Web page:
2. 2.
    F. Barré-Sinoussi, J.C. Chermann, F. Rey, M.T. Nugeyre, S. Chamaret, J. Gruest, C. Dauguet, C. Axler-Blin, F. Vézinet-Brun, C. Rouzioux, W. Rozenbaum, L. Montagnier, Isolation of a T-lymphotropic retrovirus from a patient at risk for acquired immune deficiency syndrome (AIDS). Science 220(4599), 868–871 (1983).  doi:10.1126/science.6189183 CrossRefPubMedGoogle Scholar
  3. 3.
    E. von Behring, S. Kitasato, Über das Zustandekommen der Diphtherie-Immunität und der Tetanus-Immunität bei Thieren. Dtsch. Med. Wochenschr. 16, 1145–1148 (1890). URL http://archiv.ub.uni-marburg.de/eb/2013/0164/view.html
  4. 4.
    K. Borch-Johnsen, T. Mandrup-Poulsen, B. Zachau-Christiansen, G. Joner, M. Christy, K. Kastrup, J. Nerup, Relation between breast-feeding and incidence rates of insulin- dependent diabetes mellitus. Lancet 324(8411), 1083–1086 (1984). doi:10.1016/S0140-6736(84) 91517-4 CrossRefGoogle Scholar
  5. 5.
    J. Bordet, Sur le mode d’action des sérums préventifs. Ann. Inst. Pasteur 10, 193–219 (1896). URL https://archive.org/stream/cbarchive_48033_surlemodedactiondesserumspreve1887/surlemodedactiondesserumspreve1887_djvu.txt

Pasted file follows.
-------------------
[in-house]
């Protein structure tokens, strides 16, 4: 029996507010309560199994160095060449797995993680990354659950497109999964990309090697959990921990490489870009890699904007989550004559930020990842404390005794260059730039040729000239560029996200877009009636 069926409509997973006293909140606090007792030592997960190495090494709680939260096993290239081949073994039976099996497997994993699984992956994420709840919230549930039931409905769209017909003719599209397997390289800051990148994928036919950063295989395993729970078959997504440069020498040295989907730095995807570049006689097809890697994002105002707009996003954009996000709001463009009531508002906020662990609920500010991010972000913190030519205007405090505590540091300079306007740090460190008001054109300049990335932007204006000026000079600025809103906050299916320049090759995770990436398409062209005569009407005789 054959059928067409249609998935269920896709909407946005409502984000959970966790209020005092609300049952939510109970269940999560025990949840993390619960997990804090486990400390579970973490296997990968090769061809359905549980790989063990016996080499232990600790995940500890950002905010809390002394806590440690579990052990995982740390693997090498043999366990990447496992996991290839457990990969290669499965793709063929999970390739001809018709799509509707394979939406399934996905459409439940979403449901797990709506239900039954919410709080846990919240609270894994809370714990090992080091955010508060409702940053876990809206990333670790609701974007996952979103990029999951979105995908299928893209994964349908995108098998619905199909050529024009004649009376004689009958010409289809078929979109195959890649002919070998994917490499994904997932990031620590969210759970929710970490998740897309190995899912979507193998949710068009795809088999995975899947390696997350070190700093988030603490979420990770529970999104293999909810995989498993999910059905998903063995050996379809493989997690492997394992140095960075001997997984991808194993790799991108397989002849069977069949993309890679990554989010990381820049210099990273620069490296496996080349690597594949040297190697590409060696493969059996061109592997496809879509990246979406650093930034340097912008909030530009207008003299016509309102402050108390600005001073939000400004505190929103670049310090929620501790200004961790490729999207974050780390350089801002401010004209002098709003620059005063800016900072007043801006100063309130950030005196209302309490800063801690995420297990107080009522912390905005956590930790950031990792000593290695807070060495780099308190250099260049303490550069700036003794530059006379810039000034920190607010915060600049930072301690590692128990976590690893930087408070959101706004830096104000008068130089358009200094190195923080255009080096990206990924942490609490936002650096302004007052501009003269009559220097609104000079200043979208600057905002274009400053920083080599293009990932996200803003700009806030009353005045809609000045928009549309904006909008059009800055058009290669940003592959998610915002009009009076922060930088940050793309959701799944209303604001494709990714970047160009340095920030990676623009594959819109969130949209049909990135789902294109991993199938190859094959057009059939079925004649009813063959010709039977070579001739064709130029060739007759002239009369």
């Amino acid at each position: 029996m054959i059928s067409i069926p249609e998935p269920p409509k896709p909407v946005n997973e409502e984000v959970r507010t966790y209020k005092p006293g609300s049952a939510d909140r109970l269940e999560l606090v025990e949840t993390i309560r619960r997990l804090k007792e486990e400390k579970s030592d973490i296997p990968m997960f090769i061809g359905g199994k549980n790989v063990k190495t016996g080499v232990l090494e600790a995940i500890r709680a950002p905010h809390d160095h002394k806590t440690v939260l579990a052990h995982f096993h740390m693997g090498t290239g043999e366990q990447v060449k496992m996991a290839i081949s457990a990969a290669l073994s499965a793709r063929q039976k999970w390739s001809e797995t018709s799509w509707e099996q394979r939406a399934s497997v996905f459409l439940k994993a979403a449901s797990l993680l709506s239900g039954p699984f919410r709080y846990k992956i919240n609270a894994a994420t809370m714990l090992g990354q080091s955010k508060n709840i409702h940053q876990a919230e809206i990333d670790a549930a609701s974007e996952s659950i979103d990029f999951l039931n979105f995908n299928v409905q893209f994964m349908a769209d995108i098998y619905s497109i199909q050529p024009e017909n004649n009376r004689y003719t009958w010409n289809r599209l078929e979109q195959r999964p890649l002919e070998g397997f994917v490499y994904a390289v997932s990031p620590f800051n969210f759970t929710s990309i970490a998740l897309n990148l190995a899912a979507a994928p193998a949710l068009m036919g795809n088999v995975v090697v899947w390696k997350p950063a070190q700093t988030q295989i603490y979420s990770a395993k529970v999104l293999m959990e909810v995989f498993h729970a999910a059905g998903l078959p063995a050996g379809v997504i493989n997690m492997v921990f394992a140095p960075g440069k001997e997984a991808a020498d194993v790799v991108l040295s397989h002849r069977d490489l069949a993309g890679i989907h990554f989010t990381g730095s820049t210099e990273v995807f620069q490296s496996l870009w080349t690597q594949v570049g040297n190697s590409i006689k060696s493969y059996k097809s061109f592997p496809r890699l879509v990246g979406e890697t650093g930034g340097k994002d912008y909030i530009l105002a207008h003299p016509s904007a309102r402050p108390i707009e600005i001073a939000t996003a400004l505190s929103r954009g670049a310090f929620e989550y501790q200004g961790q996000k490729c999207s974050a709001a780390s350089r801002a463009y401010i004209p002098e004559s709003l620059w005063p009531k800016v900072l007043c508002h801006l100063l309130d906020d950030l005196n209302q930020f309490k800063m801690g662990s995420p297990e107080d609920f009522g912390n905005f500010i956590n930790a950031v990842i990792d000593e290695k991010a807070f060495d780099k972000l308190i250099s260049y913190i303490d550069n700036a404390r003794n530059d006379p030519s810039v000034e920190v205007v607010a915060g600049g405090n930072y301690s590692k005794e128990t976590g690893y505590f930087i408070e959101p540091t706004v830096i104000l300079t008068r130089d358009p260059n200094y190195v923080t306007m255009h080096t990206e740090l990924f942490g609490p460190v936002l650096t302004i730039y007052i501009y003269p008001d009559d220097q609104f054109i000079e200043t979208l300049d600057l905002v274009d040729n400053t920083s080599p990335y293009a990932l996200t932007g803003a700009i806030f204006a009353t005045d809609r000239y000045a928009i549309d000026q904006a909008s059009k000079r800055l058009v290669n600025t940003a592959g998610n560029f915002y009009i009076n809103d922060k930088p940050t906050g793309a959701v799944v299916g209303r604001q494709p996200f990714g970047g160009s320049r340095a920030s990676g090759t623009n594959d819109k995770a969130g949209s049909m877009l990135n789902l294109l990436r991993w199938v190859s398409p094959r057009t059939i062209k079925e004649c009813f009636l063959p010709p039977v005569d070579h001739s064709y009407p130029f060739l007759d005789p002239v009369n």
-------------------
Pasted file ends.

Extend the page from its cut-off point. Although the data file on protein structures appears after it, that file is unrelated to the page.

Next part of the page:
6. 6.
    C. Brack, M. Hirama, R. Lenhard-Schuller, S. Tonegawa, A complete immunoglobulin gene is created by somatic recombination. Cell 15(1), 1–14 (1978).  doi:10.1016/0092-8674(78)90078-8 CrossRefPubMedGoogle Scholar
  7. 7.
    M. Brines, A. Cerami, The receptor that tames the innate immune response. Mol. Med. 18, 486–496 (2012).  doi:10.2119/molmed.2011.0041 PubMedCentralCrossRefPubMedGoogle Scholar
  8. 8.
    Sir MacFarlane Burnet, The Clonal Selection Theory of Acquired Immunity: The Abraham Flexner lectures of Vanderbilt University, 1958 (Vanderbilt University Press, 1959) URL https://www.archive.org/stream/clonalselectiont00burn/clonalselectiont00burn_djvu.txt
  9. 9.
    E. Buxbaum, Biophysical Chemistry of Proteins: An Introduction to Laboratory Methods (Springer, New York, 2011). ISBN 978-1-4419-7250-7CrossRefGoogle Scholar
  10. 10.
    J.D. Chalmers, B.J. McHugh, C. Doherty, M.P. Smith, J.R. Govan, D.C.Kilpatrick, A.T. Hill, Mannose-binding lectin deficiency and disease severity in non-cystic fibrosis bronchiectasis: A prospective study. Lancet Resp. Med. 1(3), 224–232 (2013).  doi:10.1016/S2213-2600(13)70001-8